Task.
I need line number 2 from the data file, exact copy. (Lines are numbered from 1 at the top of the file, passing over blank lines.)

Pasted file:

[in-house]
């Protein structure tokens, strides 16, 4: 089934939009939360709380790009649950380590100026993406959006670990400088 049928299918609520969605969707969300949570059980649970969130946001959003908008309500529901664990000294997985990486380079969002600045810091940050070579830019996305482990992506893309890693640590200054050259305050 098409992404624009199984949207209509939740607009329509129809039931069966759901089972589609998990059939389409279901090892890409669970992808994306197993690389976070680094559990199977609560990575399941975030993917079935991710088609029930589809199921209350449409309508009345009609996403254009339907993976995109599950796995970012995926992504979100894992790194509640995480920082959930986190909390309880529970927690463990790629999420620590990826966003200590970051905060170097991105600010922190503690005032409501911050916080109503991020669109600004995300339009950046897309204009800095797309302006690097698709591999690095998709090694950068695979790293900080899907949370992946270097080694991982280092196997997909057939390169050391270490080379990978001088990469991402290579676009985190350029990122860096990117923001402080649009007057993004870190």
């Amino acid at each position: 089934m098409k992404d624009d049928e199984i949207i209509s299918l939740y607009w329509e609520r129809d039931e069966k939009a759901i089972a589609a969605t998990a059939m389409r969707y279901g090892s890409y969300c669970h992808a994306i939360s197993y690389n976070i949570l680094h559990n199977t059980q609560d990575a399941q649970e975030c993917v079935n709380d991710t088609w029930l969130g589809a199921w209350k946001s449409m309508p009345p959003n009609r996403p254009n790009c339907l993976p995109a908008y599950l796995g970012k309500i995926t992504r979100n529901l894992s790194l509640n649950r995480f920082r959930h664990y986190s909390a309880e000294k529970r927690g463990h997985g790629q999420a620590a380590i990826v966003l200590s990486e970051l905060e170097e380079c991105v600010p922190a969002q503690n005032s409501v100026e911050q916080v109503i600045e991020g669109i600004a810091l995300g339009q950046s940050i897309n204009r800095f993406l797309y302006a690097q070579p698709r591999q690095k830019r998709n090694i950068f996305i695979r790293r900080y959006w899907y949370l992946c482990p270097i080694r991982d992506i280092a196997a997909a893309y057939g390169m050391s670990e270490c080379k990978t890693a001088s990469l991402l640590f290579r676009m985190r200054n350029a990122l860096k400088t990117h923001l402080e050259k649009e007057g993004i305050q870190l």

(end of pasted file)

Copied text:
């Protein structure tokens, strides 16, 4: 089934939009939360709380790009649950380590100026993406959006670990400088 049928299918609520969605969707969300949570059980649970969130946001959003908008309500529901664990000294997985990486380079969002600045810091940050070579830019996305482990992506893309890693640590200054050259305050 098409992404624009199984949207209509939740607009329509129809039931069966759901089972589609998990059939389409279901090892890409669970992808994306197993690389976070680094559990199977609560990575399941975030993917079935991710088609029930589809199921209350449409309508009345009609996403254009339907993976995109599950796995970012995926992504979100894992790194509640995480920082959930986190909390309880529970927690463990790629999420620590990826966003200590970051905060170097991105600010922190503690005032409501911050916080109503991020669109600004995300339009950046897309204009800095797309302006690097698709591999690095998709090694950068695979790293900080899907949370992946270097080694991982280092196997997909057939390169050391270490080379990978001088990469991402290579676009985190350029990122860096990117923001402080649009007057993004870190």